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Introduction

How does a website recall your digital footprints during each visit? This article dives into session management, the silent guardian of web navigation, ensuring our virtual moves are remembered and protected. You’ll be equipped with essential insights on maintaining secure and fluid online experiences through robust session management practices.

What is Session Management?

 

Cross-Site Request Forgery (CSRF) is a security flaw that lets attackers force end users to execute unintended actions on a web application where they are currently authenticated. It is a treacherous exploit that takes advantage of an application’s trust in the user’s browser, allowing the attacker to issue commands to the application that appear to be legitimate requests fro

m the user.

A CSRF attack manipulates a user’s authenticated session to perform actions without their knowledge or consent. For instance, if a user is logged into their social media account, a CSRF attack could silently post a status or send messages to the user while they visit a malicious website.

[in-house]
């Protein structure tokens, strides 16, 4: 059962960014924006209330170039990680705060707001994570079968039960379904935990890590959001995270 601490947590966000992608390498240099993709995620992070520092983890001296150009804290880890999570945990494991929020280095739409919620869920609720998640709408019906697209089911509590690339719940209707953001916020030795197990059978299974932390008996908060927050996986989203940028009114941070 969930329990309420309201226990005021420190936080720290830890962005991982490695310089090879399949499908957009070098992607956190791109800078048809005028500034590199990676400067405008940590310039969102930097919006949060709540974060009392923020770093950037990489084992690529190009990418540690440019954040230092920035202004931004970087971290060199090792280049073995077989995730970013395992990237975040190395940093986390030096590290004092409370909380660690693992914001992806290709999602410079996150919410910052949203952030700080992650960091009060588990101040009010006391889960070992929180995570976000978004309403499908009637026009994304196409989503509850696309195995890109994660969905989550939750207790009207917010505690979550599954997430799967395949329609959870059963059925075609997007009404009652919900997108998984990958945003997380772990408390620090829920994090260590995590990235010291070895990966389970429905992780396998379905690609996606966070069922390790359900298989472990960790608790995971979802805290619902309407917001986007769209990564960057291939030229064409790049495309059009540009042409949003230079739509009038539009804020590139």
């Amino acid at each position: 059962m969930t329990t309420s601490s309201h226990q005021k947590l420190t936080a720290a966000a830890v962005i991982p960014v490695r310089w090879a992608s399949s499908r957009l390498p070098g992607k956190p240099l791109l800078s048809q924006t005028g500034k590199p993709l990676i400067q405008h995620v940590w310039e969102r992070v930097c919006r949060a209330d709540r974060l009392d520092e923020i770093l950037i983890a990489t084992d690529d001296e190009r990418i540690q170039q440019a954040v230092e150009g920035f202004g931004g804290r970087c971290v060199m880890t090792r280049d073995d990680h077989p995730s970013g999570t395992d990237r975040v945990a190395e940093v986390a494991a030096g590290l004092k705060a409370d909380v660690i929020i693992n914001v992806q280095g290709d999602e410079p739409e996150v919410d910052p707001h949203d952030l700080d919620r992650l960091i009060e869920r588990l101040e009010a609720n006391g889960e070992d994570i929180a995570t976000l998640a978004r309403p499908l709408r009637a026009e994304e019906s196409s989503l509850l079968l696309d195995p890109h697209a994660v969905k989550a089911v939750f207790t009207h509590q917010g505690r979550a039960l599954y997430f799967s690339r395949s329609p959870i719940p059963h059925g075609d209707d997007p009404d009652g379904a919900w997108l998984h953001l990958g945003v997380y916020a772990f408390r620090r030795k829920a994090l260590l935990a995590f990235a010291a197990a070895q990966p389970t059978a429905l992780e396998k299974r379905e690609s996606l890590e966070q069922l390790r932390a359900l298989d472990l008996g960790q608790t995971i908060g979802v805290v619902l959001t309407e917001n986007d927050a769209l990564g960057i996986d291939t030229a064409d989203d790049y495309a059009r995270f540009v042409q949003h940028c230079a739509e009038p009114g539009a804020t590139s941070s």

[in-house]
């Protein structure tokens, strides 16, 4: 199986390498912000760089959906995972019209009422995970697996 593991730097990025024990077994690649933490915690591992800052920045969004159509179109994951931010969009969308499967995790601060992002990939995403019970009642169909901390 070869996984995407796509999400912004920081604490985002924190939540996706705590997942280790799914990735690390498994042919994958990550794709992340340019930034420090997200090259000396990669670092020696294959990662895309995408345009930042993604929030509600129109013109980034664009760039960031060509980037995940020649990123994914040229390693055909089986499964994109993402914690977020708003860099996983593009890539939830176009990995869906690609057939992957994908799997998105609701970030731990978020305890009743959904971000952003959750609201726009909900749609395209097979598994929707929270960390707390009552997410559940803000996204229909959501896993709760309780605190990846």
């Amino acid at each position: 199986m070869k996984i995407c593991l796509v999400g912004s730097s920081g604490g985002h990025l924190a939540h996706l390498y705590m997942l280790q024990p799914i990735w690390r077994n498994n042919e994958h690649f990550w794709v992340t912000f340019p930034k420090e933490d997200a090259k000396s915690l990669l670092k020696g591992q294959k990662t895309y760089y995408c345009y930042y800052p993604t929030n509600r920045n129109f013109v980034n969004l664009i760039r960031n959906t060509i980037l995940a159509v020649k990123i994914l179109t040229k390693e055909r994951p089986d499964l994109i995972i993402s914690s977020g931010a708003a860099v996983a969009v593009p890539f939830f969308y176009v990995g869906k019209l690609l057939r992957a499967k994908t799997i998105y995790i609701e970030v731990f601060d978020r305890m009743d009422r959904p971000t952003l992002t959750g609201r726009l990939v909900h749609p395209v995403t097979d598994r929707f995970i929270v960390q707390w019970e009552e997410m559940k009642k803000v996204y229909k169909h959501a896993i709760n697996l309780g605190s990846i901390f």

This differs from other web vulnerability types, like XSS, because CSRF does not involve injecting malicious code into the web application. Instead, it hijacks the user’s browser to perform actions on the web application, exploiting the existing authenticated session.

CSRF Code Example:

<!– This is a malicious website’s HTML which targets a bank’s fund transfer service –>
<img src=“http://bank.com/transfer?amount=1500&toAccount=attacker” width=“0” height=“0” border=“0”>

In the code above, an image tag is used to craft a GET request to the bank’s fund transfer URL. The user who visits the malicious website doesn’t see anything because the image dimensions are set to zero. However, suppose the user has already authenticated with their bank.

In that case, the browser will attempt to load the image by making a GET request, inadvertently executing a fund transfer to the attacker’s account.

This type of attack exploits the fact that the browser automatically sends along any cookies associated with the bank’s domain, including the user’s session cookie.